I'm popping in here quickly now and will be back later with a more thorough report, but yesterday we ran a session that was a videoconference to watch and discuss videos together. We've tried this before at SCoPE, and it has always been a bit of a challenge to set up. When it does work it can be a really powerful way to anchor a discussion.
Here are some earlier SCoPE seminar examples:
Culturally Diverse Learners -- this is a video series developed at Thompson Rivers University.
Art of Teaching - video series developed by Vancouver Island University
During these live sessions we had the videos online in sections, and participants were "sent away" to watch a clip then come back to the Elluminate room to discuss as a group. We had to set up protocols to bring everyone back together -- like a green check mark when you're finished. There was quite a bit of technical overhead with several windows open, etc. Originally we thought we could use webtour but of course you run into issues with audio, or upload the videos to Elluminate but that had its own issues (can't remember what now)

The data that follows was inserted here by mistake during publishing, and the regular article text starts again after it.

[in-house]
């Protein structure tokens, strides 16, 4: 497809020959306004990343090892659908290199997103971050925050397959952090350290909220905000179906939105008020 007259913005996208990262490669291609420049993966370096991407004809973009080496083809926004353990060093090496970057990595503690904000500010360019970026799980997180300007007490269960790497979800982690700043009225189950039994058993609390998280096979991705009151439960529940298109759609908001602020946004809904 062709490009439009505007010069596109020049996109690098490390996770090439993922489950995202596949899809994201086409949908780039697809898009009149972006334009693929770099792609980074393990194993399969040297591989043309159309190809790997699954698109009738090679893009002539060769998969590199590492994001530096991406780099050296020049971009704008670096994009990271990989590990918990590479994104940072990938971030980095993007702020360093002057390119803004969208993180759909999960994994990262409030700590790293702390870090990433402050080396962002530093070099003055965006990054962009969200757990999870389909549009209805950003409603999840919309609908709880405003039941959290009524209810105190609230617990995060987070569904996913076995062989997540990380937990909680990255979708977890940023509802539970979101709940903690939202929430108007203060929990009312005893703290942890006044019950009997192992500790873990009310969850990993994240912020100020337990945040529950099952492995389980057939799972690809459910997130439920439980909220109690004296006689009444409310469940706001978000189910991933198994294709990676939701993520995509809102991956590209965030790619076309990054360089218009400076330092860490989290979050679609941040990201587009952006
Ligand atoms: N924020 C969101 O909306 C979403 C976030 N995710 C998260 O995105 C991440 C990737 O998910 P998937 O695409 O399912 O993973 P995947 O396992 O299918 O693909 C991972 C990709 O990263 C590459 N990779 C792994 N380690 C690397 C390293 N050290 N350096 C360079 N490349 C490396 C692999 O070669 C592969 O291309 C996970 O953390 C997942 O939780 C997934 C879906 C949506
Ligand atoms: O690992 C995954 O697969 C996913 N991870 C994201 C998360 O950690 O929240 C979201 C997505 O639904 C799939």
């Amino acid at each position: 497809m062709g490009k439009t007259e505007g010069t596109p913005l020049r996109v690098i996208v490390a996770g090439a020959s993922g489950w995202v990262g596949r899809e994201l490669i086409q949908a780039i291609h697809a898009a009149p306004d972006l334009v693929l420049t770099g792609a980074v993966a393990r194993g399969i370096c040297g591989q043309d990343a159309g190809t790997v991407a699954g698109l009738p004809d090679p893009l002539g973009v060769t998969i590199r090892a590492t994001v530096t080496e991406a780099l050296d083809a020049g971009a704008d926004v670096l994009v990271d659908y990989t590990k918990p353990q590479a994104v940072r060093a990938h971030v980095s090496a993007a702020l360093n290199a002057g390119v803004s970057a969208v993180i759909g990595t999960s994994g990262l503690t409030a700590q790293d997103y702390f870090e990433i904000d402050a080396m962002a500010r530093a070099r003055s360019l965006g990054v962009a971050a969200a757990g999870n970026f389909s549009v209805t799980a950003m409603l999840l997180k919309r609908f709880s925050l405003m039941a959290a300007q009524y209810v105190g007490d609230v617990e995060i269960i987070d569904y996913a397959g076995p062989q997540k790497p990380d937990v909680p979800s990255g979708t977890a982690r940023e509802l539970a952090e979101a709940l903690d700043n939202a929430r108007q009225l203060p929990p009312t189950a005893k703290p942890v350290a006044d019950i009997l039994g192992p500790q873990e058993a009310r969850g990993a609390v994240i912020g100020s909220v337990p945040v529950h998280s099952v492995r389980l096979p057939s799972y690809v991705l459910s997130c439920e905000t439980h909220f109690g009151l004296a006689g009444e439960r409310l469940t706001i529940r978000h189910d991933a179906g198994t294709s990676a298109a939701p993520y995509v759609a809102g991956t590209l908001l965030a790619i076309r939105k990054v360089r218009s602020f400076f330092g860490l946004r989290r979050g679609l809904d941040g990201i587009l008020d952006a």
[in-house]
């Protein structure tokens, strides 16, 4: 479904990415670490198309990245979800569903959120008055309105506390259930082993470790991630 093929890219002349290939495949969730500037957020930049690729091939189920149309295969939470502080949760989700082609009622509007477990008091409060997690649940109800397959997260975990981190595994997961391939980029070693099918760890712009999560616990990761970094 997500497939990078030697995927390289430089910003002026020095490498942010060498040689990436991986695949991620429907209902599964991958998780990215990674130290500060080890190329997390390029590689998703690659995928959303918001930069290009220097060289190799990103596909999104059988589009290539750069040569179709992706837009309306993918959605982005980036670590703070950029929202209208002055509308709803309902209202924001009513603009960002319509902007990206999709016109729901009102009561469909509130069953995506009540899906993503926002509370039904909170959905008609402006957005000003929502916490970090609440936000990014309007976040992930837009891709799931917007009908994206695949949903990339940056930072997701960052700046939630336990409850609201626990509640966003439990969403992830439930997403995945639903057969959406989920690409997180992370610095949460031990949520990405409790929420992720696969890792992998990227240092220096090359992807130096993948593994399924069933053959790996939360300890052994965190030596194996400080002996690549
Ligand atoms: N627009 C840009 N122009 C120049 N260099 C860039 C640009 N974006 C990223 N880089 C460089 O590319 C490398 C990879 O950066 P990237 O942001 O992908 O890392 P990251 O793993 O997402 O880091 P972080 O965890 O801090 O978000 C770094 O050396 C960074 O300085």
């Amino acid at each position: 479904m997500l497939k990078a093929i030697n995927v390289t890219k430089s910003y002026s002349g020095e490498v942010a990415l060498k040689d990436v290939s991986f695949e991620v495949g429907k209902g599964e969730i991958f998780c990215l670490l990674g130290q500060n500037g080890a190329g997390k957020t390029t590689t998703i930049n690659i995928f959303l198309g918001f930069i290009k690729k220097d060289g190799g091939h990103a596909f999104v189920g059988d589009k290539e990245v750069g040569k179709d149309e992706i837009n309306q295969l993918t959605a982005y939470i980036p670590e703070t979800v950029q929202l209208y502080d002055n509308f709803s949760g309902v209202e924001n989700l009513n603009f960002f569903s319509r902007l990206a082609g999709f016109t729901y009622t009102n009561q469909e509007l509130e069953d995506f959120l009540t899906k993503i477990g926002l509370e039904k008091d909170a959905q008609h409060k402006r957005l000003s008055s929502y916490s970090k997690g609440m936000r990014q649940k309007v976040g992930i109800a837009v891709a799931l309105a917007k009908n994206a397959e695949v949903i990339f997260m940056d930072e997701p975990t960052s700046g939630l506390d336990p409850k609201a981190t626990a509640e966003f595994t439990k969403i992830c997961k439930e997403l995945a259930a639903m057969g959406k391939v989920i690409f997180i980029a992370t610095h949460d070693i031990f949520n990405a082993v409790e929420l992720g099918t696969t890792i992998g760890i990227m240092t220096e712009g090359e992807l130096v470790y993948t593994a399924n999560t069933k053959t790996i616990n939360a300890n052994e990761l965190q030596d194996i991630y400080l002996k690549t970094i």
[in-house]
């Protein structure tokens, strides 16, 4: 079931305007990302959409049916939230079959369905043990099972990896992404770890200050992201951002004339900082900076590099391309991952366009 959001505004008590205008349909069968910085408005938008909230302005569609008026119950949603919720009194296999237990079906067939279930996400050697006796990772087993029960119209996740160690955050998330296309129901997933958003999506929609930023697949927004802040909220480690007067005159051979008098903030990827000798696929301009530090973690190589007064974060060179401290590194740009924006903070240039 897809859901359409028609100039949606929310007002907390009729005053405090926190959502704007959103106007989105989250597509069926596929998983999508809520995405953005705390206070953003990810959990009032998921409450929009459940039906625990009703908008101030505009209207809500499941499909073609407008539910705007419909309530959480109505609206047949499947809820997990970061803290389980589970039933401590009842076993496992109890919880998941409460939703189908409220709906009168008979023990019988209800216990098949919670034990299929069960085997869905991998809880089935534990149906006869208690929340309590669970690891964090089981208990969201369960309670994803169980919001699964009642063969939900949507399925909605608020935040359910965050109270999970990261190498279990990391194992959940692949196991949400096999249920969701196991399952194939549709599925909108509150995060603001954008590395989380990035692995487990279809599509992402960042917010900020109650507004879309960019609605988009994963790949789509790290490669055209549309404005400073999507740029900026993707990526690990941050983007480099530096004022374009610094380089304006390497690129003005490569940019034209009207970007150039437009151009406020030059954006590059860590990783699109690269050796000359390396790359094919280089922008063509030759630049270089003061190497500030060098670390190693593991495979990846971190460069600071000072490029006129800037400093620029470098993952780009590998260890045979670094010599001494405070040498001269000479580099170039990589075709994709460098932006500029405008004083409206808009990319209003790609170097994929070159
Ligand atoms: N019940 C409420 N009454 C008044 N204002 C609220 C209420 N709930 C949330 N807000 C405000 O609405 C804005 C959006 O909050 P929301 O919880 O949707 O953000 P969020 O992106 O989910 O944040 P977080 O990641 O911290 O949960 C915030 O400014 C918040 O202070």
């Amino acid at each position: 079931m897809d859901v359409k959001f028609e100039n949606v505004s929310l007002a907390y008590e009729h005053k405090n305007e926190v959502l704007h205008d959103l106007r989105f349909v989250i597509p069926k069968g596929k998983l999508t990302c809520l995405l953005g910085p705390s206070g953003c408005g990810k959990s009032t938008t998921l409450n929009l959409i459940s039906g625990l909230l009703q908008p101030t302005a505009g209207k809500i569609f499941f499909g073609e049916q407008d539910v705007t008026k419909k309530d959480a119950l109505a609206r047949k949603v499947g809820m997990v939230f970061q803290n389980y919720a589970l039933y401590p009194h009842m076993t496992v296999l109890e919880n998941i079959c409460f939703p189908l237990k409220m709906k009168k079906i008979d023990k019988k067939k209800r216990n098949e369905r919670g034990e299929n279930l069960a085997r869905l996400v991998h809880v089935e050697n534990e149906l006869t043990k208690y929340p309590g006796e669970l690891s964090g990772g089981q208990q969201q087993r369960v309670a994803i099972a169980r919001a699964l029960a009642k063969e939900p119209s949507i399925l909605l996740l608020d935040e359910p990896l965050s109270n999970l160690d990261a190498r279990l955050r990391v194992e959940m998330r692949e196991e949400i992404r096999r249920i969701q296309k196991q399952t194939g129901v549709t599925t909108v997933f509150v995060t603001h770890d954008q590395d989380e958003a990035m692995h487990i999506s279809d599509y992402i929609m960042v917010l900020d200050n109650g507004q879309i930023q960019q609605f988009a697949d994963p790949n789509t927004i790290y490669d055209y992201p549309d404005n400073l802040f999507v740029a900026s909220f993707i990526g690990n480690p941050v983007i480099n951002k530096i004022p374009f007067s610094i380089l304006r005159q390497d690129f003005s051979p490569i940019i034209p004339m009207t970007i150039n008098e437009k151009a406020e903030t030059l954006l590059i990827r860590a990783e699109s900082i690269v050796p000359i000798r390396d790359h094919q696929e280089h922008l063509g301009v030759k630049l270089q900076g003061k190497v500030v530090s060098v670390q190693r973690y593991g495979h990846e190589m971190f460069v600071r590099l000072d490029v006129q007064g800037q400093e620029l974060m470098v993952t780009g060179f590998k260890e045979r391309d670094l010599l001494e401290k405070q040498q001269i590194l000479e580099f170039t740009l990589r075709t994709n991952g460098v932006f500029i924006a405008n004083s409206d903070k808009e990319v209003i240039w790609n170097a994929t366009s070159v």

Yesterday we met up in Google Hangout and watched videos that had been uploaded to YouTube. This worked very well because we were all together in the same space. One person controlled the video, you can actually speak over the video if you want to, we relied on visual cues (thumbs up, oops forgot to unmute, etc). I have some video clips of us in a video conference watching videos together (!) which I'll put together and share here.